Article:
The Church in Wales has rejected claims of "deeply inappropriate" conduct during the selection process for a new Bishop of Llandaff.
A gay clergyman, the Very Revd Jeffrey John, Dean of St Albans, accused the Church of homophobia after he was rejected for the role. He is understood to have received over half the votes, but not the two thirds required.
One of the complaints came from five members of the Church in Wales' electoral college, the body which discusses and votes on bishop candidates. They had said: "We object to the raising at electoral college of the matter of sexuality or civil partnership status, in direct contravention of the Church in Wales's own policy that sexuality or civil partnership status is not a bar to appointment as a Bishop. We consider that this action was deeply inappropriate, and prejudiced the electoral college proceedings so as to render them invalid."
The church’s legal sub committee had investigated three complaints in total and said all three were “without merit.” His Honour Judge Andrew Keyser QC, said: “The proper course is for the bishops to proceed to fill the vacancy in accordance with Regulation 23 and the exercise of their own judgment."
Last month the Church in Wales said it was satisfied that the Electoral College process had been carried out properly and fairly: “The meeting was confidential and we will not comment on speculation about the nomination and discussion of candidates. However, we strongly deny allegations of homophobia in the process. Neither homosexuality nor participation in a civil partnership are a bar to any candidate being either nominated or elected as a Bishop in the Church in Wales.”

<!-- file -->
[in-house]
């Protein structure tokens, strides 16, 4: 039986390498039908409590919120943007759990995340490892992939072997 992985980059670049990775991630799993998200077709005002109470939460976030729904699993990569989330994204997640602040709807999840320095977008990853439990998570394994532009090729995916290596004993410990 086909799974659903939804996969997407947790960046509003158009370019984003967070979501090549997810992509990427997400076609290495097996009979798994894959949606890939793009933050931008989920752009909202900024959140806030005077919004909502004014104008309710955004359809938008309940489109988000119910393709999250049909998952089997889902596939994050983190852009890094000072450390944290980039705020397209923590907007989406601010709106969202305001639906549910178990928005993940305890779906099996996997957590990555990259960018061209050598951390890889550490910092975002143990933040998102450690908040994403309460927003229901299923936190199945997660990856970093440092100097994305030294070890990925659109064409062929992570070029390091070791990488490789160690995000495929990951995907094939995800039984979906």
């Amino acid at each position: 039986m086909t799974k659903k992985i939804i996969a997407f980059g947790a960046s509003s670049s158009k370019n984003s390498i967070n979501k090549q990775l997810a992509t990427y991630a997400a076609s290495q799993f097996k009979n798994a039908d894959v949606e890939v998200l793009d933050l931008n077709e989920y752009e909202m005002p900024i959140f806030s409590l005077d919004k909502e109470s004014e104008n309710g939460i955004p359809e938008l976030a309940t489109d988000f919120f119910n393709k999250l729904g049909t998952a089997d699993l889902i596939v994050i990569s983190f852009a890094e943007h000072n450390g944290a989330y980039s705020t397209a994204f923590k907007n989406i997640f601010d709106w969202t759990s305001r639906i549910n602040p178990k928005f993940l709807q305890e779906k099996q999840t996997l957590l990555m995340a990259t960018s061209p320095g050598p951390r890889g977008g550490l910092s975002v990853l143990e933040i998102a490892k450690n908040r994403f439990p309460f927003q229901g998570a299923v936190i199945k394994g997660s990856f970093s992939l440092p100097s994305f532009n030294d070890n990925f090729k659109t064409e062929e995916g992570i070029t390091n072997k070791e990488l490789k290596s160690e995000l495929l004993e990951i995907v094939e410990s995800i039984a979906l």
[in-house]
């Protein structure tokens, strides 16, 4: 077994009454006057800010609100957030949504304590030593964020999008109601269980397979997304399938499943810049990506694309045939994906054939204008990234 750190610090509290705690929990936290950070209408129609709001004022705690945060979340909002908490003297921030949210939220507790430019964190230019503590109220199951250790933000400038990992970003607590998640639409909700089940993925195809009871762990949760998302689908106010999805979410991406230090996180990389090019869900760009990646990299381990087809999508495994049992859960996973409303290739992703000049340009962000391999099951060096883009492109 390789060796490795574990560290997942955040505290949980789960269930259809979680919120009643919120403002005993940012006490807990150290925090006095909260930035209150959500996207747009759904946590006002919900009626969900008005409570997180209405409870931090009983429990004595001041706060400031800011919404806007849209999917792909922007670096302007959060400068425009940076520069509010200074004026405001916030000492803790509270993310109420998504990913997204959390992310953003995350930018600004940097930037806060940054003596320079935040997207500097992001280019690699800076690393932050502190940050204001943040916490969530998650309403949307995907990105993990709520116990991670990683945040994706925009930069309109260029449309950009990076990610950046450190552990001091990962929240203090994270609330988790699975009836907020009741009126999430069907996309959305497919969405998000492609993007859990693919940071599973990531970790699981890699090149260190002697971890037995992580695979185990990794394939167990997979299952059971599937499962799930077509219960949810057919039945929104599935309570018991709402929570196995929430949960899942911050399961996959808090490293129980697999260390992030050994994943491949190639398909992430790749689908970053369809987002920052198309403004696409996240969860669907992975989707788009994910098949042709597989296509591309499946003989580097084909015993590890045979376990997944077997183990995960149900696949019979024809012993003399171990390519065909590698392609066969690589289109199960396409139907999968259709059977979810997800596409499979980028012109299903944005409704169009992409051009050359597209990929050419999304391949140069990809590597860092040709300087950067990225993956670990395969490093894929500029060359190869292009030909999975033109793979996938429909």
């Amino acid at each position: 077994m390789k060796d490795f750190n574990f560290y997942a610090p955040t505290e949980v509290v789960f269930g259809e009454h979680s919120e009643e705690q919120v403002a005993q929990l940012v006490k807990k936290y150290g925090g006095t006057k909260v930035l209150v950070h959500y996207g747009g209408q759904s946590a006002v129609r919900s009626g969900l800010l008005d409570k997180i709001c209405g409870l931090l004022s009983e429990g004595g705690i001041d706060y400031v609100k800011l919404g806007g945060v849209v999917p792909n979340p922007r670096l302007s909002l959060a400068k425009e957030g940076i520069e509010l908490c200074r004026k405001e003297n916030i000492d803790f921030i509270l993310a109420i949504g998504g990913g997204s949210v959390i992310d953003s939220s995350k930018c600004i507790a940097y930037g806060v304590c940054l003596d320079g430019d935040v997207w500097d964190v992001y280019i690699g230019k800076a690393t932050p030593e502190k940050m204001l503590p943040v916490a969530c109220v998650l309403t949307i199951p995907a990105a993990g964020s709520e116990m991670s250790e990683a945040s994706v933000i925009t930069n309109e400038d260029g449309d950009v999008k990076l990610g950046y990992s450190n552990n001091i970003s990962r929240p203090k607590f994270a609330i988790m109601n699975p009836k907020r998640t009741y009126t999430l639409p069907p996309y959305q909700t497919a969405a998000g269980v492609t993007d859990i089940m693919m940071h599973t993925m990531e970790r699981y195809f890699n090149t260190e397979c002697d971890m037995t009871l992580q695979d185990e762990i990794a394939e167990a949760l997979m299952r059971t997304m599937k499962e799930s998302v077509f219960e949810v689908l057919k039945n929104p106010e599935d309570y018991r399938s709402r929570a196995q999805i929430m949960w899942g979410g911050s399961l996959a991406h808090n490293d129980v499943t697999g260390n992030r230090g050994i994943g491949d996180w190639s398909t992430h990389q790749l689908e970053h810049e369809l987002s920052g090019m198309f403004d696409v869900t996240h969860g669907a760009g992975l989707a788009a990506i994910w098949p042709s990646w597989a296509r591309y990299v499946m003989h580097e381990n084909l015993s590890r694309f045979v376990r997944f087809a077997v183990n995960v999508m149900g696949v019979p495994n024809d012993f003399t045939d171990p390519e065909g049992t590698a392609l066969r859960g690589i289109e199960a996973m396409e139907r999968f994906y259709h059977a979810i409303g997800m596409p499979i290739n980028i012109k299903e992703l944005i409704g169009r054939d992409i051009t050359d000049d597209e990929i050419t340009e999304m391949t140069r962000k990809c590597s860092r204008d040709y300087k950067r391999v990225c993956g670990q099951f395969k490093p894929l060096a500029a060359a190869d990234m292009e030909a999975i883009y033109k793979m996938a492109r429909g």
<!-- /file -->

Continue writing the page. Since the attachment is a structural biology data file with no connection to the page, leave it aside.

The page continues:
The Provincial Secretary of the Church in Wales, Simon Lloyd, said, “I am very grateful to the legal subcommittee for their thorough and prompt examination of the complaints received about the election and appointment process of the Bishop of Llandaff. I can now confirm that proper procedure has been followed and there are no grounds for the complaints submitted. This means the Bench of Bishops can continue its task of appointing the new bishop without further delay.”
Dr Jeffrey John was nominated as Bishop of Reading in 2003, but was asked to withdraw from the role by the then-Archbishop of Canterbury, Rowan Williams. He entered a civil partnership in 2006, but said at the time he had remained celibate, in line with Church teaching.
The legal sub committee's full ruling is here: